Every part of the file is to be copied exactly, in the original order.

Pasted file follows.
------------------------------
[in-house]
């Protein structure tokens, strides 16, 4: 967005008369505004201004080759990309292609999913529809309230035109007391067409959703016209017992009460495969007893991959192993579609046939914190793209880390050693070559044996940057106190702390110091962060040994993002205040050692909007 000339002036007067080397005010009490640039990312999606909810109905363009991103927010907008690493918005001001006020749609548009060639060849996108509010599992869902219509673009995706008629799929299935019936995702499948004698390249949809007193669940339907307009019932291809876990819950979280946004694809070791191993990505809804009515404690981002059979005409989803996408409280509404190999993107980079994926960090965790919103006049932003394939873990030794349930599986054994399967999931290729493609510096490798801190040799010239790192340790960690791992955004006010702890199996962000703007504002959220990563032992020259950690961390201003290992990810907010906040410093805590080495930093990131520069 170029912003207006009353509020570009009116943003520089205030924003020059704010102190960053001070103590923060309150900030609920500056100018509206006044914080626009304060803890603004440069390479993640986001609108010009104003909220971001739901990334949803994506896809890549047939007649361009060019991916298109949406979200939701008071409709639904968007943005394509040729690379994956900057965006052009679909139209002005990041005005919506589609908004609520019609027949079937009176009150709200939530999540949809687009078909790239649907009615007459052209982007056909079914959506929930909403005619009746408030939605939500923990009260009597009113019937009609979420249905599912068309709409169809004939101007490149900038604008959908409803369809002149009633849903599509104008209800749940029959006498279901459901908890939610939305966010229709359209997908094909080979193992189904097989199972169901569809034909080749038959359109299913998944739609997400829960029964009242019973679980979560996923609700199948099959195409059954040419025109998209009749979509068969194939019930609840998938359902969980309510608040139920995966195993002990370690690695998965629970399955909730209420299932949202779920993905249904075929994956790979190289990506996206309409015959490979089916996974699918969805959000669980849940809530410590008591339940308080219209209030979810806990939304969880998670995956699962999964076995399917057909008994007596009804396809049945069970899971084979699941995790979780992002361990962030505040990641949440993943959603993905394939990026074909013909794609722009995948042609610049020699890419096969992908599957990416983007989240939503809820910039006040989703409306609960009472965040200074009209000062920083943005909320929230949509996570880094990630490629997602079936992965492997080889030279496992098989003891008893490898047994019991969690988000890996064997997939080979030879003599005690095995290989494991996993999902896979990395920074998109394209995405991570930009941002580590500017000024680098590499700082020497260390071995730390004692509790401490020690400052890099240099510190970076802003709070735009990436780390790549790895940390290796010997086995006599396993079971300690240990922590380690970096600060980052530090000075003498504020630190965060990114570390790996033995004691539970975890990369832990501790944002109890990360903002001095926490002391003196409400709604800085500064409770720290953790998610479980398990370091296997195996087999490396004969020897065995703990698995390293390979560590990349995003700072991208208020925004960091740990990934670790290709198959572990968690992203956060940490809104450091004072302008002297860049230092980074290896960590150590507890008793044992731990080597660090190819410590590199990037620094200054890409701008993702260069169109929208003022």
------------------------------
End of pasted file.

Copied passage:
[in-house]
């Protein structure tokens, strides 16, 4: 967005008369505004201004080759990309292609999913529809309230035109007391067409959703016209017992009460495969007893991959192993579609046939914190793209880390050693070559044996940057106190702390110091962060040994993002205040050692909007 000339002036007067080397005010009490640039990312999606909810109905363009991103927010907008690493918005001001006020749609548009060639060849996108509010599992869902219509673009995706008629799929299935019936995702499948004698390249949809007193669940339907307009019932291809876990819950979280946004694809070791191993990505809804009515404690981002059979005409989803996408409280509404190999993107980079994926960090965790919103006049932003394939873990030794349930599986054994399967999931290729493609510096490798801190040799010239790192340790960690791992955004006010702890199996962000703007504002959220990563032992020259950690961390201003290992990810907010906040410093805590080495930093990131520069 170029912003207006009353509020570009009116943003520089205030924003020059704010102190960053001070103590923060309150900030609920500056100018509206006044914080626009304060803890603004440069390479993640986001609108010009104003909220971001739901990334949803994506896809890549047939007649361009060019991916298109949406979200939701008071409709639904968007943005394509040729690379994956900057965006052009679909139209002005990041005005919506589609908004609520019609027949079937009176009150709200939530999540949809687009078909790239649907009615007459052209982007056909079914959506929930909403005619009746408030939605939500923990009260009597009113019937009609979420249905599912068309709409169809004939101007490149900038604008959908409803369809002149009633849903599509104008209800749940029959006498279901459901908890939610939305966010229709359209997908094909080979193992189904097989199972169901569809034909080749038959359109299913998944739609997400829960029964009242019973679980979560996923609700199948099959195409059954040419025109998209009749979509068969194939019930609840998938359902969980309510608040139920995966195993002990370690690695998965629970399955909730209420299932949202779920993905249904075929994956790979190289990506996206309409015959490979089916996974699918969805959000669980849940809530410590008591339940308080219209209030979810806990939304969880998670995956699962999964076995399917057909008994007596009804396809049945069970899971084979699941995790979780992002361990962030505040990641949440993943959603993905394939990026074909013909794609722009995948042609610049020699890419096969992908599957990416983007989240939503809820910039006040989703409306609960009472965040200074009209000062920083943005909320929230949509996570880094990630490629997602079936992965492997080889030279496992098989003891008893490898047994019991969690988000890996064997997939080979030879003599005690095995290989494991996993999902896979990395920074998109394209995405991570930009941002580590500017000024680098590499700082020497260390071995730390004692509790401490020690400052890099240099510190970076802003709070735009990436780390790549790895940390290796010997086995006599396993079971300690240990922590380690970096600060980052530090000075003498504020630190965060990114570390790996033995004691539970975890990369832990501790944002109890990360903002001095926490002391003196409400709604800085500064409770720290953790998610479980398990370091296997195996087999490396004969020897065995703990698995390293390979560590990349995003700072991208208020925004960091740990990934670790290709198959572990968690992203956060940490809104450091004072302008002297860049230092980074290896960590150590507890008793044992731990080597660090190819410590590199990037620094200054890409701008993702260069169109929208003022």